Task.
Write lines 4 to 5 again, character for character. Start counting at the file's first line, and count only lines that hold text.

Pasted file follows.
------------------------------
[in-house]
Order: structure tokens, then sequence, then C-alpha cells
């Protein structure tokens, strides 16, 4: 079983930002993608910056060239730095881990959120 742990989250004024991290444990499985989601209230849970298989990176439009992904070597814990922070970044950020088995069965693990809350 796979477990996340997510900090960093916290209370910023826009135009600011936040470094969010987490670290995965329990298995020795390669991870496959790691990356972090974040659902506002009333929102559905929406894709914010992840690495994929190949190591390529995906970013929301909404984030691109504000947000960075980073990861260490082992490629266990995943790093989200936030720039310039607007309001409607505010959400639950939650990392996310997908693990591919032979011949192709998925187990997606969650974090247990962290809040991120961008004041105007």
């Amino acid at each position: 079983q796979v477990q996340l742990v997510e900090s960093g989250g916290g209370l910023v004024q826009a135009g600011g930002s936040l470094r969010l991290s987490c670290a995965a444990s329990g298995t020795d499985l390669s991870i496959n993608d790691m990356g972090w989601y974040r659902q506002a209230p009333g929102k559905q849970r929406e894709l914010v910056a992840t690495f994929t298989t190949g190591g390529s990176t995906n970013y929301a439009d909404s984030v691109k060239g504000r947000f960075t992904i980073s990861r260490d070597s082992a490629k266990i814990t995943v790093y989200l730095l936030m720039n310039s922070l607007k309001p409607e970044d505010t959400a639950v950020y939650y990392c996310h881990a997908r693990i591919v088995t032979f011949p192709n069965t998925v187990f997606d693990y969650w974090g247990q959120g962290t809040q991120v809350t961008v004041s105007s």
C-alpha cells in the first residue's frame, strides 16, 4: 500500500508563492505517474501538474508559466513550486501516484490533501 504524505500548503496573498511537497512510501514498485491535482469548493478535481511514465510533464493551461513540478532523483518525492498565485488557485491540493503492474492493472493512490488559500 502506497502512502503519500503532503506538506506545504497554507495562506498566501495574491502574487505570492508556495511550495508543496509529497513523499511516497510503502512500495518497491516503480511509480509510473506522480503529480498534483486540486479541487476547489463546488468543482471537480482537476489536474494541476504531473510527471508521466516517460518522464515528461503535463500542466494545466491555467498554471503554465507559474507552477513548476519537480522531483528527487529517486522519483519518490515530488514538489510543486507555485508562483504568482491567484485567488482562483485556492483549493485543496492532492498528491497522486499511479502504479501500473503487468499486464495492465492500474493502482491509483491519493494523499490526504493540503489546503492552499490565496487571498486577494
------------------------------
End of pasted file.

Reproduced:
């Amino acid at each position: 079983q796979v477990q996340l742990v997510e900090s960093g989250g916290g209370l910023v004024q826009a135009g600011g930002s936040l470094r969010l991290s987490c670290a995965a444990s329990g298995t020795d499985l390669s991870i496959n993608d790691m990356g972090w989601y974040r659902q506002a209230p009333g929102k559905q849970r929406e894709l914010v910056a992840t690495f994929t298989t190949g190591g390529s990176t995906n970013y929301a439009d909404s984030v691109k060239g504000r947000f960075t992904i980073s990861r260490d070597s082992a490629k266990i814990t995943v790093y989200l730095l936030m720039n310039s922070l607007k309001p409607e970044d505010t959400a639950v950020y939650y990392c996310h881990a997908r693990i591919v088995t032979f011949p192709n069965t998925v187990f997606d693990y969650w974090g247990q959120g962290t809040q991120v809350t961008v004041s105007s």
C-alpha cells in the first residue's frame, strides 16, 4: 500500500508563492505517474501538474508559466513550486501516484490533501 504524505500548503496573498511537497512510501514498485491535482469548493478535481511514465510533464493551461513540478532523483518525492498565485488557485491540493503492474492493472493512490488559500 502506497502512502503519500503532503506538506506545504497554507495562506498566501495574491502574487505570492508556495511550495508543496509529497513523499511516497510503502512500495518497491516503480511509480509510473506522480503529480498534483486540486479541487476547489463546488468543482471537480482537476489536474494541476504531473510527471508521466516517460518522464515528461503535463500542466494545466491555467498554471503554465507559474507552477513548476519537480522531483528527487529517486522519483519518490515530488514538489510543486507555485508562483504568482491567484485567488482562483485556492483549493485543496492532492498528491497522486499511479502504479501500473503487468499486464495492465492500474493502482491509483491519493494523499490526504493540503489546503492552499490565496487571498486577494